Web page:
If you're not sure where to start, look at what others are doing and ethically borrow their ideas! There is no reason to reinvent the “wheel” if someone else has already figured it out.

Want to get more event survey advice? Check out the articles below:



Does funny put money in your account?

This evening (US Time), companies are investing 6.5 million USD for a 30-second Super Bowl commercial, per Come Monday morning, you'll hear a bunch of people pontificate about the "best" or "funniest" Super Bowl commercials. Let us not forget all the "viewer's choice" awards.

It's worth paying attention to all the noise! That said, I'm going to challenge you to dig a little deeper into Super Bowl commercials. At worst, it's an excellent edutainment (educational entertainment) opportunity.

My challenge to you is to cut through all the noise about "best, funniest, viewer's choice, etc."

I admit it, some of the commercials are hilarious and entertaining. But, if funny doesn't put money in your bank account, is it worth $6.5 million USD?

After all the "votes" have been tallied, keep an eye on those companies in the news. A great place to do this is by using the Google Search box, run a search on "Super Bowl commercials", and then select the "News" tab. This allows you to sort all the recent news stories.

In the coming days and weeks, keep an eye on the news stories regarding companies that advertised during the Super Bowl.

The question you need to ask, "did a given Super Bowl commercial drive revenue (or a measurable result) with their advertisement?"

Is the funniest or most entertaining commercial the most profitable?

Did those companies who advertised during the Super Bowl make their money back?

Google News can often provide you with the answers.

If history is any indicator, the most entertaining commercials are rarely the most profitable. Not to say that never happens.

You should keep an eye on what happens. Anyone can be a savvy marketer, by merely asking smart questions. More importantly, a little digging can give you a good indication of what might work in your advertising in the future.

Want to get more advertising and marketing advice for your event? Check out the articles below:

Ted Lasso's curiosity advice for events

After a presentation last week, I was given the feedback of "Eugene gave yet another over-the-top example of success. That seems like what he always does."

Both of the previous sentiments are accurate. With that said, here's a slightly different take.

Instead of touting my accomplishments, I prefer to frame success in the form of client accomplishments. It's a team effort that often involves overcoming numerous challenges.

So yes, I'm proud of what's been accomplished with all parties involved. But, ultimately, the goal is to inspire others and get them to realize similar outcomes, regardless of their current circumstance. Hence, presenting before and after case studies.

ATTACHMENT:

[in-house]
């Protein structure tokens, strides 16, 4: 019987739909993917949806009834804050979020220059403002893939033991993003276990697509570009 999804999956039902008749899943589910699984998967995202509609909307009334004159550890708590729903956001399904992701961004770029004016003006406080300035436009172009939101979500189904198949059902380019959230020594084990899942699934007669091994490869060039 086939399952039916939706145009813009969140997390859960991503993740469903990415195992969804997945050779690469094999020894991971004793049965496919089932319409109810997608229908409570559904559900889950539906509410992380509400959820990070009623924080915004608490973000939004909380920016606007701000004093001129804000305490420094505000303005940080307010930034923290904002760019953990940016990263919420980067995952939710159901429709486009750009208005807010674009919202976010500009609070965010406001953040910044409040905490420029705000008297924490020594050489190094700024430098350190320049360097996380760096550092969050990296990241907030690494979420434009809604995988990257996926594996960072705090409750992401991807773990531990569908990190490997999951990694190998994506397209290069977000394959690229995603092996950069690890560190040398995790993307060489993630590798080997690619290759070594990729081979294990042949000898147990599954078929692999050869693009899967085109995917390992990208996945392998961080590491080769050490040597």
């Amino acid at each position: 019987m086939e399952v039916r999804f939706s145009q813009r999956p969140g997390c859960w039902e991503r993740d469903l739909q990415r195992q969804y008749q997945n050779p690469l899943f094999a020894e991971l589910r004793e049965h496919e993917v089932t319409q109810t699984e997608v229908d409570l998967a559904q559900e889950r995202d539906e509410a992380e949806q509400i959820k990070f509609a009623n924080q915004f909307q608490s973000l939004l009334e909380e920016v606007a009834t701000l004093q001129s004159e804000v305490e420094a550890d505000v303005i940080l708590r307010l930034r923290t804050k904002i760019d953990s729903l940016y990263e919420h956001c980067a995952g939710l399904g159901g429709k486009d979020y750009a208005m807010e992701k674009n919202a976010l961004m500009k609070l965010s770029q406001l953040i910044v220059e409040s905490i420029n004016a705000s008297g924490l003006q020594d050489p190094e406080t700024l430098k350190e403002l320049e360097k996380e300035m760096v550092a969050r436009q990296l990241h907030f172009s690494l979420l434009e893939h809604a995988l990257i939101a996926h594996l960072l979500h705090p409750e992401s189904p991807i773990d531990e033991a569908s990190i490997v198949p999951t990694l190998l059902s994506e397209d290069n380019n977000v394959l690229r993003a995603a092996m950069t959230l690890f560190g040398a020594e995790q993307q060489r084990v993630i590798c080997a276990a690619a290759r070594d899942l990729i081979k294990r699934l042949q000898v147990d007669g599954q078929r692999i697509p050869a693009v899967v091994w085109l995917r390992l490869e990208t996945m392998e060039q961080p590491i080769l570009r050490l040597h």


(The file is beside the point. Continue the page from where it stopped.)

For context, the over-the-top example referenced above was an event that increased their first-day ticket sales by over three hundred thousand percent. As they say, "results not typical!" And it only took six years and a lot of "kicking and screaming" to realize that increase.

Regardless of event niche, judgment and jealousy seem to be the default frames of a significant number of people.

And for all the success stories and presentations, a minuscule number of people have ever asked, "can you please tell me how was that accomplished?"

So instead of focusing on the negative, let's try something positive ...

If you're looking for a great television series, may I suggest Ted Lasso. The series is about an American football coach who travels "across the pond" to coach a Premier League team. A great quote is referenced during an episode in season one.

During the episode, Ted is in the middle of a competitive game with a seemingly superior opponent.

As Ted says, "Be curious, not judgmental." And "if they (people) were curious, they would have asked questions." It's simple and sage advice.

Some of the most significant client accomplishments have come from curiosity. Specifically, digging into other events and businesses to determine, "how did they do that?" or "how does that work?"

Fortunately, in almost every instance where I personally reached out, event organizers and business owners were more than generous in sharing their challenges and discoveries. Moreover, many shared findings form the foundational elements for highly successful client campaigns.

If you and your team aren't actively out there looking for new insights and challenging current assumptions, never forget to "Be curious, not judgemental." Ask a lot of questions because the dividends are extraordinary!

Want to get more info on event surveys? Check out the articles below:

To wrangle event trolls or not?

Last weekend, I attended a series of online presentations with outdoor event organizers from the Northeastern United States. The topics discussed ranged from ticket pricing to profitable event models during the pandemic.

At one point, I glommed on to a brief point about online trolls made by KW.

If you're unfamiliar with the term troll, specifically "Internet troll," here's a definition from

"An Internet troll, or simply troll in Internet slang, is someone who posts controversial, inflammatory, irrelevant or off-topic messages in an online community, such as an online discussion forum or chat room, with the primary intent of provoking other users into an emotional response or to generally disrupt normal on-topic discussion."

Short version, trolls are people who stir up trouble online without good reason or facts. And trolls regularly infest social media because of their near-instantaneous ability to respond.

During his presentation, KW had mentioned a series of approximately 50 Internet Trolls disparaging his team and their event. Smartly, KW noted every troll and searched the event's customer records.